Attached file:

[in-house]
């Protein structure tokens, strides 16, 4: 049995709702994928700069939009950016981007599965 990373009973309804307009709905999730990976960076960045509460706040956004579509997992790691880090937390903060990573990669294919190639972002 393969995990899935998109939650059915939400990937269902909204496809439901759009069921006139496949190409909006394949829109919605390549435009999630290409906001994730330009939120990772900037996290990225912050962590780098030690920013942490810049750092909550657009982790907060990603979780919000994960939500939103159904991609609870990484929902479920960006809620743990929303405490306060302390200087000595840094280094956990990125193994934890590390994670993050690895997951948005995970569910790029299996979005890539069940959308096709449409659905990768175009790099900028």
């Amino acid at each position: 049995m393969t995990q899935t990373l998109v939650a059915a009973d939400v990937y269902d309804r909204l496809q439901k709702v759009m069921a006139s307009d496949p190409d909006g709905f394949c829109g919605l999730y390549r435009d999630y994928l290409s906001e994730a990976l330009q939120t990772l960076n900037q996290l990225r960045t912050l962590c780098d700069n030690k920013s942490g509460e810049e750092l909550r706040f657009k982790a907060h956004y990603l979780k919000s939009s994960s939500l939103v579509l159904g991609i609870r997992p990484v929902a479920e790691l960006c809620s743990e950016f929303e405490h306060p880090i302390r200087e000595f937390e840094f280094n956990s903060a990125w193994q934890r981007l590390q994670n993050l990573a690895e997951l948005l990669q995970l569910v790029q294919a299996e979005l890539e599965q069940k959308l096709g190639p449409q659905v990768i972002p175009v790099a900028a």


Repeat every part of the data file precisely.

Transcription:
[in-house]
């Protein structure tokens, strides 16, 4: 049995709702994928700069939009950016981007599965 990373009973309804307009709905999730990976960076960045509460706040956004579509997992790691880090937390903060990573990669294919190639972002 393969995990899935998109939650059915939400990937269902909204496809439901759009069921006139496949190409909006394949829109919605390549435009999630290409906001994730330009939120990772900037996290990225912050962590780098030690920013942490810049750092909550657009982790907060990603979780919000994960939500939103159904991609609870990484929902479920960006809620743990929303405490306060302390200087000595840094280094956990990125193994934890590390994670993050690895997951948005995970569910790029299996979005890539069940959308096709449409659905990768175009790099900028």
């Amino acid at each position: 049995m393969t995990q899935t990373l998109v939650a059915a009973d939400v990937y269902d309804r909204l496809q439901k709702v759009m069921a006139s307009d496949p190409d909006g709905f394949c829109g919605l999730y390549r435009d999630y994928l290409s906001e994730a990976l330009q939120t990772l960076n900037q996290l990225r960045t912050l962590c780098d700069n030690k920013s942490g509460e810049e750092l909550r706040f657009k982790a907060h956004y990603l979780k919000s939009s994960s939500l939103v579509l159904g991609i609870r997992p990484v929902a479920e790691l960006c809620s743990e950016f929303e405490h306060p880090i302390r200087e000595f937390e840094f280094n956990s903060a990125w193994q934890r981007l590390q994670n993050l990573a690895e997951l948005l990669q995970l569910v790029q294919a299996e979005l890539e599965q069940k959308l096709g190639p449409q659905v990768i972002p175009v790099a900028a």